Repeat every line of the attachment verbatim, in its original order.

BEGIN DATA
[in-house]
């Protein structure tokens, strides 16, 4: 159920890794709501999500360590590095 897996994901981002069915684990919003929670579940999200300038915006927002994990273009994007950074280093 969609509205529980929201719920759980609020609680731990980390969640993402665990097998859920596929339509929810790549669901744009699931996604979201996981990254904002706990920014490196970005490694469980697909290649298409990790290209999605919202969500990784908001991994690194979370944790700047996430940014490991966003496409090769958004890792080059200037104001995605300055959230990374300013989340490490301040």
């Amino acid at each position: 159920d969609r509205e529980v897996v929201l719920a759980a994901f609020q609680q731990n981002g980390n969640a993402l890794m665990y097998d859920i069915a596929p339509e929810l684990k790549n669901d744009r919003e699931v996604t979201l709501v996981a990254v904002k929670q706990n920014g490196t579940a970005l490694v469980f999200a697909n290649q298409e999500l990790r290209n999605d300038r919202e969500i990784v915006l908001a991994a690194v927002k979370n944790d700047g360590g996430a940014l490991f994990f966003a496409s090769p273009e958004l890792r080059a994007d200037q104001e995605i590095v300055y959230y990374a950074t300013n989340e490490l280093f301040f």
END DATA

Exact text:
[in-house]
């Protein structure tokens, strides 16, 4: 159920890794709501999500360590590095 897996994901981002069915684990919003929670579940999200300038915006927002994990273009994007950074280093 969609509205529980929201719920759980609020609680731990980390969640993402665990097998859920596929339509929810790549669901744009699931996604979201996981990254904002706990920014490196970005490694469980697909290649298409990790290209999605919202969500990784908001991994690194979370944790700047996430940014490991966003496409090769958004890792080059200037104001995605300055959230990374300013989340490490301040």
């Amino acid at each position: 159920d969609r509205e529980v897996v929201l719920a759980a994901f609020q609680q731990n981002g980390n969640a993402l890794m665990y097998d859920i069915a596929p339509e929810l684990k790549n669901d744009r919003e699931v996604t979201l709501v996981a990254v904002k929670q706990n920014g490196t579940a970005l490694v469980f999200a697909n290649q298409e999500l990790r290209n999605d300038r919202e969500i990784v915006l908001a991994a690194v927002k979370n944790d700047g360590g996430a940014l490991f994990f966003a496409s090769p273009e958004l890792r080059a994007d200037q104001e995605i590095v300055y959230y990374a950074t300013n989340e490490l280093f301040f």